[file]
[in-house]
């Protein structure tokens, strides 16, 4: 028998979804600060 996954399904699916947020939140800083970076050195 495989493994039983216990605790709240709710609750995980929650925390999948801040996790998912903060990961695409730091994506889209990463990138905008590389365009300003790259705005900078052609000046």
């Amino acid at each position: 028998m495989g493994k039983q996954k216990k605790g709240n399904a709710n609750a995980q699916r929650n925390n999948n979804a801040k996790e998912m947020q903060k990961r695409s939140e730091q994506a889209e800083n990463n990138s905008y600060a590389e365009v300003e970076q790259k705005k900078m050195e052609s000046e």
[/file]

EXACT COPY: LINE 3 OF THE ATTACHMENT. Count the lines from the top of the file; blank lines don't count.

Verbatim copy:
């Amino acid at each position: 028998m495989g493994k039983q996954k216990k605790g709240n399904a709710n609750a995980q699916r929650n925390n999948n979804a801040k996790e998912m947020q903060k990961r695409s939140e730091q994506a889209e800083n990463n990138s905008y600060a590389e365009v300003e970076q790259k705005k900078m050195e052609s000046e």